Paul Had Remarkable Insights but He was not Inerrant rb

This is a presentation of one of my better earlier posts for new readers who did not see it when it was originally posted. It is completely rewritten and updated.

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Paul looms large in the New Testament, in church history, and in theology. To many, he is the authoritative source of their detailed theologies–a reservoir of revelation from God.

I agree that Paul made invaluable contributions to the spread of Jesus’ message and to our understanding of that message; but Paul is neither inerrant nor authoritative. He was a brilliant man with wonderful insights into Jesus and his work; he was creative and inspiring; but he was not inerrant.

Paul is unmatched in working through the meaning of Jesus and applying Jesus’ message to early believer communities in a practical way. But he is not inerrant; in some cases I believe Paul is even mistaken.

Paul writes a letter

Paul writes a letter

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9 Responses to Paul Had Remarkable Insights but He was not Inerrant rb

  1. Very nicely said. It is great to hear some intelligent conversation in the midst of all the political spew going in right now. I agree that Paul is both human (and thus prone to misinterpretation and mistakes) AND worth reading and an important contributor to the Bible. Which passages one accepts as Paul’s great writing or rejects as His mistakes should be based on both logic and study; thank you for being a person who thinks and writes from both of these.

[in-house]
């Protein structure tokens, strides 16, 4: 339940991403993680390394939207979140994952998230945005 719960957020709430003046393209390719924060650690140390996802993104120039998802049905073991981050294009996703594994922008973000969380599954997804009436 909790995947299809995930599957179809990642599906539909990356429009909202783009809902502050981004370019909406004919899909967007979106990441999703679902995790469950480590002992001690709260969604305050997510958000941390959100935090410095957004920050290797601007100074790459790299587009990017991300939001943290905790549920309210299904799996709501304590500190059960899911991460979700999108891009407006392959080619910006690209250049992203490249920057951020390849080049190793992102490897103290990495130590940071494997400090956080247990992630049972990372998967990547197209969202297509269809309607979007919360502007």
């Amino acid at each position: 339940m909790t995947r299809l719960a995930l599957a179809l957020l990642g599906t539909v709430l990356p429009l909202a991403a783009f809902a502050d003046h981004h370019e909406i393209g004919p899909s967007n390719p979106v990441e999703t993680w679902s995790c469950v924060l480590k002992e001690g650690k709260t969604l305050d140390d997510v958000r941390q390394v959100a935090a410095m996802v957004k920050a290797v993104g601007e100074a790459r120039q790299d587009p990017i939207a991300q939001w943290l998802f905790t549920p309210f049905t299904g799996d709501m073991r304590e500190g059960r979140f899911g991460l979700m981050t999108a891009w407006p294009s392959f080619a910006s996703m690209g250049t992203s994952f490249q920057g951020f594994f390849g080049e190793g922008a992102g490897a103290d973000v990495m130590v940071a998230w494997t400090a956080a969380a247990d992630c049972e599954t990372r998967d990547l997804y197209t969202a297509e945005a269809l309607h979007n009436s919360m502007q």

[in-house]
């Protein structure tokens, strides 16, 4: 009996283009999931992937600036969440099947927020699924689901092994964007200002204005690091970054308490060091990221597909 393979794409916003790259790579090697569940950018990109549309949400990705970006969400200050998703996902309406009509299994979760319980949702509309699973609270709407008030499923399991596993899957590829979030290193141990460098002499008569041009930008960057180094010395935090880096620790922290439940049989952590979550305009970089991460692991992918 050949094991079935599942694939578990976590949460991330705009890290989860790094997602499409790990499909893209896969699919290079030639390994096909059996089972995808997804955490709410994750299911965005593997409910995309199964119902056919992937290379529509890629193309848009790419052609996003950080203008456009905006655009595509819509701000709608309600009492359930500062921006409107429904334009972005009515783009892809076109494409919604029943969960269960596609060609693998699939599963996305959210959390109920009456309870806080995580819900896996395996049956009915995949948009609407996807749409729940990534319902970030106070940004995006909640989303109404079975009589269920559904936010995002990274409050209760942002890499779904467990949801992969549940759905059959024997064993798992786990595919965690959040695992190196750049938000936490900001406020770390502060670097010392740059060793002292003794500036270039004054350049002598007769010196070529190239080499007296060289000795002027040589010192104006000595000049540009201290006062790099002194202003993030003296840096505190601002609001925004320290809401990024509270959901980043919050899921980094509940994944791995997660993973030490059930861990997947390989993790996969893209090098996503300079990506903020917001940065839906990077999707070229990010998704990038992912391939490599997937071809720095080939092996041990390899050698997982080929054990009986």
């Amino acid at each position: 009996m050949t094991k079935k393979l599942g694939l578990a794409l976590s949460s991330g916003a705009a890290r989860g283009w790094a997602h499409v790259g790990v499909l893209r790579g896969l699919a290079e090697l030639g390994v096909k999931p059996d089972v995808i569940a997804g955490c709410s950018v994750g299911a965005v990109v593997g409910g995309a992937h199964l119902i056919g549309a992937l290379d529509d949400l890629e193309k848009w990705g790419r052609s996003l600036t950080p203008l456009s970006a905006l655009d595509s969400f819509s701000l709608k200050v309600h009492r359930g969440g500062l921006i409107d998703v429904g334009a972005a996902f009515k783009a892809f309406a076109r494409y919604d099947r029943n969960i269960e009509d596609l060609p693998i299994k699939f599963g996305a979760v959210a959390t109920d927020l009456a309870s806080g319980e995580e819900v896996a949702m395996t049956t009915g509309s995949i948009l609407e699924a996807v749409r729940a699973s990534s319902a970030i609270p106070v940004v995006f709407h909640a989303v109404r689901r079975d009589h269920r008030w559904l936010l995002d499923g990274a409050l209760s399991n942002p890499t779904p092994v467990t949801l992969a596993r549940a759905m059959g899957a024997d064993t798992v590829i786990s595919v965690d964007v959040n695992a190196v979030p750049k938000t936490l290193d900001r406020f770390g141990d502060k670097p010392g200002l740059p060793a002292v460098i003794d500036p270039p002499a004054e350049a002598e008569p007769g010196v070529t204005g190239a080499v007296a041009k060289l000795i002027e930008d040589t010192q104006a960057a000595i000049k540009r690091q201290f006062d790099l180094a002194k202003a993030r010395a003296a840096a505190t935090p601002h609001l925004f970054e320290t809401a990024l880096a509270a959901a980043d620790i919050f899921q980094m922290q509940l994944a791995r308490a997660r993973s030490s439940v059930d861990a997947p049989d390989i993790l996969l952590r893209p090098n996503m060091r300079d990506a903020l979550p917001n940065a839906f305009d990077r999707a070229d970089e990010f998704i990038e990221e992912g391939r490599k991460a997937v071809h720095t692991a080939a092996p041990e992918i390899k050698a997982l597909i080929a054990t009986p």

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  2. hoju1959 says:

    Here’s what I think happened. Something may indeed have happened on the Damascus Road to Paul. However, I don’t think it’s what is described in Acts. God doesn’t do stuff like that. He doesn’t speak from the clouds and then blind a guy to make a point. What I think is more likely is that Paul’s revelation, if he had one, was gradual and ephemeral. At a certain point, the revelation was firmly gelled enough in place that Paul holed up, perhaps for three years as he says, and fashioned what he calls “my gospel,” to distinguish it from the pro-Torah gospel preached by the apostles back in the Mother Church in Jerusalem.

    He had a hunch. No one—none of the apostles, for certain—had been able to build a convincing case for why Jesus died, why his mission seemed to have failed. I think Paul painstakingly went over the Hebrew scriptures and built his case for a messiah who dies for our sins, surgically pulling out proof texts. The way I see it, Paul tends to play fast and loose with the Hebrew scriptures.

    For example, the part from Isaiah 53 about “he was wounded for our transgressions”—that wasn’t about Jesus. How could it be? Whoever wrote Isaiah didn’t know anything about Jesus. God doesn’t circumvent people’s free will and get them to write things they don’t know they are actually writing.

    The Suffering Servant in Isaiah 53 is Israel itself. Nobody, I mean nobody, had pointed to that verse as speaking about the Messiah until Paul came along. That’s because no one had thought of a divine messiah who dies for our sins before Paul.

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    • jesuswithoutbaggage says: